Paul Krugman has some words for job creators and other high skilled people: we don’t need you.

…textbook economics says that in a competitive economy, the contribution any individual (or for that matter any factor of production) makes to the economy at the margin is what that individual earns — period. What a worker contributes to GDP with an additional hour of work is that worker’s hourly wage, whether that hourly wage is $6 or $60,000 an hour. This in turn means that the effect on everyone else’s income if a worker chooses to work one hour less is precisely zero. If a hedge fund manager gets $60,000 an hour, and he works one hour less, he reduces GDP by $60,000 — but he also reduces his pay by $60,000, so the net effect on other peoples’ incomes is zip.

First let me just say that the extent to which what people earn is equal to their marginal product is greatly unappreciated, so before I disagree with Krugman I just want to pause and point out that this is truer than most people think. But it’s not true everywhere and always. Note that Krugman does not go so far to say that marginal product *does* in fact equal income, but that “textbook economics says that in a competitive economy…”, and that job creator praise is not “something that comes out of the free-market economic principles these people claim to believe in”, and that “Even if you believe that the top 1% or better yet the top 0.1% are actually earning the money they make…”.

He doesn’t actually say “people earn what they make”, nor does he say how good of an approximation to reality marginal product theory is. But in his economics textbook with Robin Wells, they are a bit more explicit, and do call the marginal product theory a pretty good approximation:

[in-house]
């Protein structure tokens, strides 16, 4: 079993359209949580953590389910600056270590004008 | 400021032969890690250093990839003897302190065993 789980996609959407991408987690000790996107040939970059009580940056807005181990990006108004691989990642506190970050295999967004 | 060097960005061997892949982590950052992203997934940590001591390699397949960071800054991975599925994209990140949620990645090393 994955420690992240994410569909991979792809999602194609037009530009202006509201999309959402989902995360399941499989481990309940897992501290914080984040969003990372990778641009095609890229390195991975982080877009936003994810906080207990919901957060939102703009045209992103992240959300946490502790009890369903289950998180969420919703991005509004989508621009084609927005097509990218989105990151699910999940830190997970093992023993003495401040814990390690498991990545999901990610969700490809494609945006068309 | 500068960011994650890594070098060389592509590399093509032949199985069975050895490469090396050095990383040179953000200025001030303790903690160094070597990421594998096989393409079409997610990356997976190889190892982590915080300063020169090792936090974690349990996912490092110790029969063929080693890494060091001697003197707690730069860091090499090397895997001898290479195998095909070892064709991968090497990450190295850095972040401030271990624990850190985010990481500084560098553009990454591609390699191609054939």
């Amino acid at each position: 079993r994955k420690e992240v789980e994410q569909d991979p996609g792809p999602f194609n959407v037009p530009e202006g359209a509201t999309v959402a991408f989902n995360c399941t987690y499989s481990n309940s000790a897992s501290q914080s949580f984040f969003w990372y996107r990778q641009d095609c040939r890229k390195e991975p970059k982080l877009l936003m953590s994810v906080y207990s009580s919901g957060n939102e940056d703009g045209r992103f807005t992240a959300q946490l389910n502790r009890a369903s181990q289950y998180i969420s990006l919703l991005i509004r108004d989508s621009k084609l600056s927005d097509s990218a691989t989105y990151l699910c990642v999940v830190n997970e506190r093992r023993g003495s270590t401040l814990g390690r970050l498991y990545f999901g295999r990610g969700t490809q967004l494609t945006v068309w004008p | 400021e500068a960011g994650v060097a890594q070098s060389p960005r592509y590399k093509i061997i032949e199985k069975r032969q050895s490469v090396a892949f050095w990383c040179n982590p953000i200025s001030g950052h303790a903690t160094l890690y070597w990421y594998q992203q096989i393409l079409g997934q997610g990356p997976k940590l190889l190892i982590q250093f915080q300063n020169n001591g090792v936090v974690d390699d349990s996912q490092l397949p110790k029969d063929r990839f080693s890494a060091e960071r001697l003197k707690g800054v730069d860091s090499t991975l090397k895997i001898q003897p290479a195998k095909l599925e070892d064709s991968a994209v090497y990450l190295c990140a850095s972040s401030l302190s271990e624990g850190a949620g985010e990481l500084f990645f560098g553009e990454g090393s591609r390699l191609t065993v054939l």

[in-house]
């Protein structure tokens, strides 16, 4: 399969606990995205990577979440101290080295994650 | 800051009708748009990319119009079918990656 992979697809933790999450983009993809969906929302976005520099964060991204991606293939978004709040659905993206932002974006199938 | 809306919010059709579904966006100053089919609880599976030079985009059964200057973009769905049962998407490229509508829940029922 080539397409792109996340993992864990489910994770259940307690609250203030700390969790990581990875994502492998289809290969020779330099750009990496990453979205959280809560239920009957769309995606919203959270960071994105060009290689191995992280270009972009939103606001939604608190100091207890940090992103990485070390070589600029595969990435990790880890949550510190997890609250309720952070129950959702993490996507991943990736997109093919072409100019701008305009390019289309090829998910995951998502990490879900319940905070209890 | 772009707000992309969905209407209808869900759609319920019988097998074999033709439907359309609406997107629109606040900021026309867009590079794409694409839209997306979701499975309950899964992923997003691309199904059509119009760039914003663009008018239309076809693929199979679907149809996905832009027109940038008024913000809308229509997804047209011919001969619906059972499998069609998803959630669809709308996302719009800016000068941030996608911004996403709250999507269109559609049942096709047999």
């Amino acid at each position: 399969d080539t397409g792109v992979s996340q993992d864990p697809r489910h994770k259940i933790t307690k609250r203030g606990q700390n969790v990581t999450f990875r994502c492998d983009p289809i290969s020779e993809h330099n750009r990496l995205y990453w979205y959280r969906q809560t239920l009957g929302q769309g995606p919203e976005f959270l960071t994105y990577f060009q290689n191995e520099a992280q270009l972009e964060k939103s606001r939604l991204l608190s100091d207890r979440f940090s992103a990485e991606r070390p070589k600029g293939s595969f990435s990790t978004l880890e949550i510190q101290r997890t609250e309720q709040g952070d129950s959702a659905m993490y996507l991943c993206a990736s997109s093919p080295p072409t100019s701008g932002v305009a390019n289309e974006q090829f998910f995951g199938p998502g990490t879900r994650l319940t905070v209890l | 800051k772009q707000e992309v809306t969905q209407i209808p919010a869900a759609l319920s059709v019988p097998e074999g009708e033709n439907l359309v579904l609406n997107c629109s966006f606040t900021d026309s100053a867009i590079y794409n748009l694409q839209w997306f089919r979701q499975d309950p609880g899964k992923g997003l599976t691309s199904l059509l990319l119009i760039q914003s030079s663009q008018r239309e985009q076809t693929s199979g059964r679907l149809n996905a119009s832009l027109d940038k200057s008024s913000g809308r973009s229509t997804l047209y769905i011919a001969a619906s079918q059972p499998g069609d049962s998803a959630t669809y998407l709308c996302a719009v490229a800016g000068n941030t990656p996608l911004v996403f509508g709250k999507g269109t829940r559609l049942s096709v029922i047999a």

The main conclusion you should raw from this discussion is that marginal productivity theory is not a perfect description of how factor incomes are determined, but that it works pretty well. The deviations are important. But, by and large, in a modern economy with well-functioning labor markets, factors of production are paid the equilibrium value of the marginal product -the value of the marginal product of the last unit employed in the market as a whole.

This is a really important point, and I don’t disagree. But I think that many high skilled, high paid workers, and job creators in the U.S. can be an important deviation from this general rule. Many of these people work at moving the productivity frontier forward, and thus increasing the marginal productivity of other workers. After all, one of the important things that entrepreneurs do is find ways to increase the productivity of other workers so they can underprice their competitors. The process of creative destruction is not manna from heaven. I won’t pretend to know have all the answers about what drives this process, but entrepreneurs, job creators, and high skilled people are an important part of it.

Consider, for instance, that if we suddenly kicked out the top 10% of high IQ people (or 10% most productive people, or 10% most creative people, or whatever) in the U.S.. It strikes me as fairly likely that the total output of the remaining 90% would go down. Krugman seems to argue that this would not be the case. But even if you disagree with me in the short run, in the long-run the productivity increasing innovations these people would have made won’t show up, and the rest of us would have lower productivity as a result.

Now, instead of kicking out the top 10% of workers, just make them work less as a result of high income taxes.  See my concern?

Lowered incentives of job creators and other innovators should be considered as one of the likely downsides to higher taxes.

Note that if you don’t think this is true, then what business do we have subsidizing higher education? If workers capture the entirety of their higher productivity, then I don’t see who gains by giving young people money to go to college rather than just cash.